Director: Scott Speer
Cast: Alexandra Shipp, Nicholas Hamilton, DeRon Horton, Ian Tracey, Catherine Lough Haggquist, Eddie Ramos, Zoë Belkin, Famke Janssen
Runtime: 1 hr 35 mins
Rating: PG (Some Coarse Language)
Released By: Shaw Organisation
Opening Day: 26 November 2020
Synopsis: When madly in love high school graduates Riley (Alexandra Shipp) and Chris (Nicholas Hamilton) are separated by a tragic car accident, Riley blames herself for her boyfriend’s death while Chris is stranded in limbo. Miraculously, the two find a way to connect. In a love story that transcends life and death, both Riley and Chris are forced to learn the hardest lesson of all: letting go.
The YA market is potentially huge but never really take off except for the success of Twilight, The Hunger Games and The Maze Runner franchise with the occasional hit liked The Fault In Our Stars. Still, that doesn’t really deter filmmakers from dipping their hands and toes into the teens market which explains why a movie liked Endless emerged out of nowhere.
Although Endless is not based on any existing novel or comic property and is credited to writers Andre Case and Oneil Sharma, it feels very much liked a less mature, rehashed version of Demi Moore and Patrick Swayze’s 1990 hit, Ghost. Sadly, exactly three decades has gone by and no other movies with similar themes has topped the supernatural romance drama and that includes Endless.
Ten minutes into the movie, leading man Chris (Nicholas Hamilton) is killed in an automobile accident in a car driven by his girlfriend, Riley (Alexandra Shipp). We have probably watched less than ten minutes of prologue to know how madly in love our two young lovers was. Chris is the typical chiselled bad boy who comes from a single parent family while Riley is aiming to be a lawyer although deep down, she has a penchant for art. And guess what, she is the only daughter of a pair of snobbish rich parents who wants her to study law just liked them.
Before the story can delve into the economic disparity of their families, the huge differences in terms of career path between the young love birds, Chris is dead and he is stuck in limbo on earth with a fellow helpful ghostly presence, Jordan (DeRon Horton). Chris is definitely not having an out-of-body experience by the way, he is really DEAD. So at some point, Riley realised she can communicate with Chris after googling for some information on the supernatural. The catch is the longer Chris linger around Riley, he is going to indirectly “kill” her. Thus is letting go the best way to prove your love?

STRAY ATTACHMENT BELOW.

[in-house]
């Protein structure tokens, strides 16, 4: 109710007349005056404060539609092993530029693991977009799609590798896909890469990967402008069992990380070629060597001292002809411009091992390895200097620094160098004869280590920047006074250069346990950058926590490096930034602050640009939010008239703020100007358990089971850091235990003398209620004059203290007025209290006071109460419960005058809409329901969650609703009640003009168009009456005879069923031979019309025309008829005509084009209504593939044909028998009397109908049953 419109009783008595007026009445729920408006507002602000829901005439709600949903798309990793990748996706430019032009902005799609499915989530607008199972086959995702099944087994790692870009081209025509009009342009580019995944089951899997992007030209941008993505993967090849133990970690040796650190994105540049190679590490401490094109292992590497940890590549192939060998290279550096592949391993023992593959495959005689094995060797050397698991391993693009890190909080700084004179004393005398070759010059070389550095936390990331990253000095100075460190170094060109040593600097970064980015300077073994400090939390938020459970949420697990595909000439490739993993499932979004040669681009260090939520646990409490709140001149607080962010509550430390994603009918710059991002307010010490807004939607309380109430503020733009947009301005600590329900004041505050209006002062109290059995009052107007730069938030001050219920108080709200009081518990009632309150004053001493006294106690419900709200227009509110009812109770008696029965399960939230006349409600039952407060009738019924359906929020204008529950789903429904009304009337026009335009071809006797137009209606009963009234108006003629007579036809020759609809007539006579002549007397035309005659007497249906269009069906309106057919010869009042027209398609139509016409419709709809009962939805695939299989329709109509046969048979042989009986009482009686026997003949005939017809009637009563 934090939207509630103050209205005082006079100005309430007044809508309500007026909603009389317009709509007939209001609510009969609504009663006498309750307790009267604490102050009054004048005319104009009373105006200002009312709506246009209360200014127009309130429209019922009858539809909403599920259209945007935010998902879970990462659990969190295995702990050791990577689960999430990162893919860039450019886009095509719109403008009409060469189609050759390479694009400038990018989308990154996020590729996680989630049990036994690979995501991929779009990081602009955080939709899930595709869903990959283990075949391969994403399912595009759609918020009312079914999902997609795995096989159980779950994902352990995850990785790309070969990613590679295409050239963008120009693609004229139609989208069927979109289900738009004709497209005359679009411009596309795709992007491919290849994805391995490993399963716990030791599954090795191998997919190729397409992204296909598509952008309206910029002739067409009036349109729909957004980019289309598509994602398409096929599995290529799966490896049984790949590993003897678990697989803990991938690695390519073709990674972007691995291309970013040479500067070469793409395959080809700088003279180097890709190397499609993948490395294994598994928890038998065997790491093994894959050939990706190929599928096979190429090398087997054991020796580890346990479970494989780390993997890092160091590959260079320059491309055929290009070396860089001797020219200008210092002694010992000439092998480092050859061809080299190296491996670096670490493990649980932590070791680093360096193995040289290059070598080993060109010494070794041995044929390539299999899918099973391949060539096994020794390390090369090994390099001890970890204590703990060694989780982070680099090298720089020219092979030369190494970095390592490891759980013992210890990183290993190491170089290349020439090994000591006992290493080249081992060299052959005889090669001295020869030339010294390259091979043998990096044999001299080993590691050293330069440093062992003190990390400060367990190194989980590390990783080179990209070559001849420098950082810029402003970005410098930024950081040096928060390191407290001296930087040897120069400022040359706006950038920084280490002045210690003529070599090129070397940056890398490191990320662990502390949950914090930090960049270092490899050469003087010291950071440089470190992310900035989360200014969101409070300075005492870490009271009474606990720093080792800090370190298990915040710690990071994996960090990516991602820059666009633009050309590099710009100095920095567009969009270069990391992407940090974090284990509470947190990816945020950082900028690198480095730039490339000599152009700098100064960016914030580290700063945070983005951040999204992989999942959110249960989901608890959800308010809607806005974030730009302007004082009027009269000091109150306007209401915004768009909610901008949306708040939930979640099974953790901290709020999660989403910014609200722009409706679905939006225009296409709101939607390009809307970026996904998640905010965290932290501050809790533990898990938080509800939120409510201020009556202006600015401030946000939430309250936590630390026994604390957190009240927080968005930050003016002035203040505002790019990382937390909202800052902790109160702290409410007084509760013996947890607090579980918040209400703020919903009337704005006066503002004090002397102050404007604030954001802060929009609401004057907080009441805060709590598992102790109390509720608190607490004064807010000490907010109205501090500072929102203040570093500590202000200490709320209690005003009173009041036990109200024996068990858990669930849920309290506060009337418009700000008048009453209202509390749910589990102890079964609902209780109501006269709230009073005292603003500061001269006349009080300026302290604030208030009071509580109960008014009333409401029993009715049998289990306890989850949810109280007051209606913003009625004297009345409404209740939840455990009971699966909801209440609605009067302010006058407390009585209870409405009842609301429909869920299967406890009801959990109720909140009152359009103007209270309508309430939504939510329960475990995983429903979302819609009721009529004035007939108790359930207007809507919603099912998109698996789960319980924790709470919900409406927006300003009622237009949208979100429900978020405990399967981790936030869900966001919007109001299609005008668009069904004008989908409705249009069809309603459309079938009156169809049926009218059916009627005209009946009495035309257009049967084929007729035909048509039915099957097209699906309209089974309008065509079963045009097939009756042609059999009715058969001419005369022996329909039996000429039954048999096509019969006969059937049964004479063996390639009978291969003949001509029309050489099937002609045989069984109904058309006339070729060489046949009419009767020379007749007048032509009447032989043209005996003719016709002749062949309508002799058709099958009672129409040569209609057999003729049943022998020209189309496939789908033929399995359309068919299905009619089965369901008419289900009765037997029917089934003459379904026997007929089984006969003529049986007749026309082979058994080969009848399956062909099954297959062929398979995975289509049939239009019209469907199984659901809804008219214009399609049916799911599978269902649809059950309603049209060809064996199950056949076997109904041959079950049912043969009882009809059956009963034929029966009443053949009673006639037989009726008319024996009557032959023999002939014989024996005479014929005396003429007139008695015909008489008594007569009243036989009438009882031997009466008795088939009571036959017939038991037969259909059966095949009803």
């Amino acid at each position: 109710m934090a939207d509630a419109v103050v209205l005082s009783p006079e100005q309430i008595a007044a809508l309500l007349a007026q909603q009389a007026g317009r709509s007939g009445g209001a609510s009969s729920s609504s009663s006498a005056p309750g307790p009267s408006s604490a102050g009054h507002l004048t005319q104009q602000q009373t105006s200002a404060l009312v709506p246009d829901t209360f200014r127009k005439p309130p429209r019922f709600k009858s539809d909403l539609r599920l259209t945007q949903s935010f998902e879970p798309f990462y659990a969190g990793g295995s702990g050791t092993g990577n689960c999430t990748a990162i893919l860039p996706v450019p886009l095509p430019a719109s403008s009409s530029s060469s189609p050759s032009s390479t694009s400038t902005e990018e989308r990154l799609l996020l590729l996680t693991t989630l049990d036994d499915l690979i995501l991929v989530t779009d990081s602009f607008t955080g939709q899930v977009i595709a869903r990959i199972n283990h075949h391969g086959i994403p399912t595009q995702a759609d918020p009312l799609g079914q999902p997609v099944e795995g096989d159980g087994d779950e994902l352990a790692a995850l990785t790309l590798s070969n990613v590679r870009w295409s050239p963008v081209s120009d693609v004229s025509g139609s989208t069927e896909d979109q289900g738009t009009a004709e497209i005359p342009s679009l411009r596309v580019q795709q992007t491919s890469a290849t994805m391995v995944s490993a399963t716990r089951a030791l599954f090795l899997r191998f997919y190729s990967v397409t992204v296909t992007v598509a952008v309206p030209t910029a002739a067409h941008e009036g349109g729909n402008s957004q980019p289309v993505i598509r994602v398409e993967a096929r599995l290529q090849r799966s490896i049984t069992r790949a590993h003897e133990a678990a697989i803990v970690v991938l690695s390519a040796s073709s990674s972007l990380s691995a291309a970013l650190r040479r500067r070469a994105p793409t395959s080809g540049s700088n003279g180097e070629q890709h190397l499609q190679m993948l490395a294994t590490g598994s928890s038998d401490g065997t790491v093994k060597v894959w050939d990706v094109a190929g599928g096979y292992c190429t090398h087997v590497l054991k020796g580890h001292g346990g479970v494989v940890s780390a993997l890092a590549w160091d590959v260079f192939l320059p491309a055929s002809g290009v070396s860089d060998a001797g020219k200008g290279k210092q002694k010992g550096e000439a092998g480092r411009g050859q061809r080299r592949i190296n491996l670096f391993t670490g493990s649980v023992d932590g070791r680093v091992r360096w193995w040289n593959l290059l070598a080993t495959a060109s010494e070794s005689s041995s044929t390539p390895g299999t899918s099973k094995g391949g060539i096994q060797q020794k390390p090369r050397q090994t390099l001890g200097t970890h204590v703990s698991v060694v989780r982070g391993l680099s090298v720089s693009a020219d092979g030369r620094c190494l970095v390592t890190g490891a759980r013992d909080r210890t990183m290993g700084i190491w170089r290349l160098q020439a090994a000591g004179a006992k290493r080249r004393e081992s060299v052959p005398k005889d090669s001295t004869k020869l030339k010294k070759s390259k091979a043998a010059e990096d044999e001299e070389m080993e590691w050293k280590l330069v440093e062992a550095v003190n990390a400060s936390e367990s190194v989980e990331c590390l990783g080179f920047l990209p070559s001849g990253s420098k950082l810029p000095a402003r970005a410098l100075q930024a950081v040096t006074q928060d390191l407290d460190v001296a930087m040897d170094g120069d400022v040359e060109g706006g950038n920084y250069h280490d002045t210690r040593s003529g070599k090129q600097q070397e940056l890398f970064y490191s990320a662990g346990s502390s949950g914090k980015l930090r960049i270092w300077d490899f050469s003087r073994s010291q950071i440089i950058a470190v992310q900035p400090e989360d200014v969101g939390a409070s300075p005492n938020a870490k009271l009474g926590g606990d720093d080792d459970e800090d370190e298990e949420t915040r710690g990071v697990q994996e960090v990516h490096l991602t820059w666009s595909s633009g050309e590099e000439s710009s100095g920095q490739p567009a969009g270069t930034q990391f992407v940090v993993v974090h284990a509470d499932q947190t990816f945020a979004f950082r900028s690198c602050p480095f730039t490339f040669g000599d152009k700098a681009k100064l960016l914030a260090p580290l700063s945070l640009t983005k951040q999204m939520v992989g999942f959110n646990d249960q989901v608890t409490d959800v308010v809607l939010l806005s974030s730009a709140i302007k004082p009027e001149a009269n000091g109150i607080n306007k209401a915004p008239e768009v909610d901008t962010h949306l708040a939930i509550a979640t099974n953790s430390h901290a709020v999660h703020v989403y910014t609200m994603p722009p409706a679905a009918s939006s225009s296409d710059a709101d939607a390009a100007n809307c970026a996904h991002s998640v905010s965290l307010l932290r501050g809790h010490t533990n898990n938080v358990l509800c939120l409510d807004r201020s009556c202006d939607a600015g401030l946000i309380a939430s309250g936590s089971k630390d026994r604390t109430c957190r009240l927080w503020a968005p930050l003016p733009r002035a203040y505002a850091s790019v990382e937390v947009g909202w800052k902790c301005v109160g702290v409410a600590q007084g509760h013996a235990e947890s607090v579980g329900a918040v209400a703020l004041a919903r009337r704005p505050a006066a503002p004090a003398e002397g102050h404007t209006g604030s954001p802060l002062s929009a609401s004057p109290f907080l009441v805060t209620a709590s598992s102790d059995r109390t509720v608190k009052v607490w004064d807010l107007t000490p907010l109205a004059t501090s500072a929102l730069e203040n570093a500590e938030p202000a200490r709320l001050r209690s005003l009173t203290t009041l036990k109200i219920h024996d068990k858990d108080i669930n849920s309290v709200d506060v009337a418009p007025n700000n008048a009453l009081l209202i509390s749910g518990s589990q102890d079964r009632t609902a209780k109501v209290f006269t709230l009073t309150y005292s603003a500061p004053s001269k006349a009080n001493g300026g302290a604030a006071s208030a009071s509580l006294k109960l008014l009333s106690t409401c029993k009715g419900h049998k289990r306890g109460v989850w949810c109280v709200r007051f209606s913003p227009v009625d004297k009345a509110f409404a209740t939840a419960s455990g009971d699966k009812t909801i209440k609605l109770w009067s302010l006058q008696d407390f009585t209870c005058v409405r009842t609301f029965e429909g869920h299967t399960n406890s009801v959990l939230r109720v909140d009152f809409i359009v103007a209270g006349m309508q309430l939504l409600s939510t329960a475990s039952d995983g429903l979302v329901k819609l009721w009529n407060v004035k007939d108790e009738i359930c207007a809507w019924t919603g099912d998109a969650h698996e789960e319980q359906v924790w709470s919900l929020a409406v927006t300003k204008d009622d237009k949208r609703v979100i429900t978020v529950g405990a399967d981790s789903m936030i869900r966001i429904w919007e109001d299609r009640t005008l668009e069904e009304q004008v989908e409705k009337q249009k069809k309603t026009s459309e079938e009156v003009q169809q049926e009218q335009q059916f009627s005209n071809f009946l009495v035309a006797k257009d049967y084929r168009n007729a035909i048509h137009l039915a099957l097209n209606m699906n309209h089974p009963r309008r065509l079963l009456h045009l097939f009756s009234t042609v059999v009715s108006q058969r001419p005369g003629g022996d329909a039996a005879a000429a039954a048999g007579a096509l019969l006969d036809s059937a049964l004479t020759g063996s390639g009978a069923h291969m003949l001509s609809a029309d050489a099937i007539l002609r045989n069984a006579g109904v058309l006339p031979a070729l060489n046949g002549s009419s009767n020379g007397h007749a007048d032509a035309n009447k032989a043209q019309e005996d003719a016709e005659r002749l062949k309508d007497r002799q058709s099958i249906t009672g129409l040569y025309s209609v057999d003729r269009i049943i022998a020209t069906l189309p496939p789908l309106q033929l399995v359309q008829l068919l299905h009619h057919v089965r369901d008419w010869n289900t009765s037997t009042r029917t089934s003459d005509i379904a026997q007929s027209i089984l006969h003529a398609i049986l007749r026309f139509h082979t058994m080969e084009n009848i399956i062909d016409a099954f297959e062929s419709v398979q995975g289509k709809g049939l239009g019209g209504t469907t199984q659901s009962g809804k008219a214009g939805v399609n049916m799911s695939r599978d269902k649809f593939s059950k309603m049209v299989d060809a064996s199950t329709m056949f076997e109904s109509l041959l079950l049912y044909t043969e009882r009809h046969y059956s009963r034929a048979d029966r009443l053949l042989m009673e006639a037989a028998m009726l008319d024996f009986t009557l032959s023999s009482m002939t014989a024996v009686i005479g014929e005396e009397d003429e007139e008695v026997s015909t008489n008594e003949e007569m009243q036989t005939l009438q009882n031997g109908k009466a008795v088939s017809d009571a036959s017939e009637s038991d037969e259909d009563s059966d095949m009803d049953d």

Endless is basically a teen movie made for teens. It is shamelessly engineered to be a tearjerker but fails to do so. One obvious reason is simply the audiences do not get enough time with the couple before Chris is gone. It is often cliched, heavy-handed and filled with banal dialogue. The filmmakers intended the movie to be sort of a title to cope with the loss of a love one but the message never really comes off as sincere or believable.
There’s a recurring subplot of Chris dealing with the absence of his father and Jordan concealing the actual truth behind his death. Interesting developments that are far more interesting than the supposedly weepie romance. Again, these are plot fillers before jumping to the next sequence of Riley trying hard to communicate with Chris once again, whispering sweet nothings and getting misty-eyed.
Alexandra Shipp who also produced the effort is a talented young actress having appearing as a young Storm in X-Men: Dark Phoenix and movies liked Love, Simon. Capable of displaying a range of convincing emotions, Shipp is utterly wasted in a forgettable effort. Her fellow X-Men alumni, Famke Janssen appears as Chris’ mom, Lee. You can conclude Janssen has very little to do here except crying her heart out in one scene and screaming her head off in another.
It’s easy to predict how this movie is going to end. Everyone lives happily ever after, Chris magically returns to life and Riley goes to law school. No, we are not going to spoil the movie despite the hackneyed narratives. If you are a teen or preteen, you might find Endless endlessly engaging. The rest of the people please proceed with caution.
(Only the youth crowd will find this appealing)
Review by Linus Tee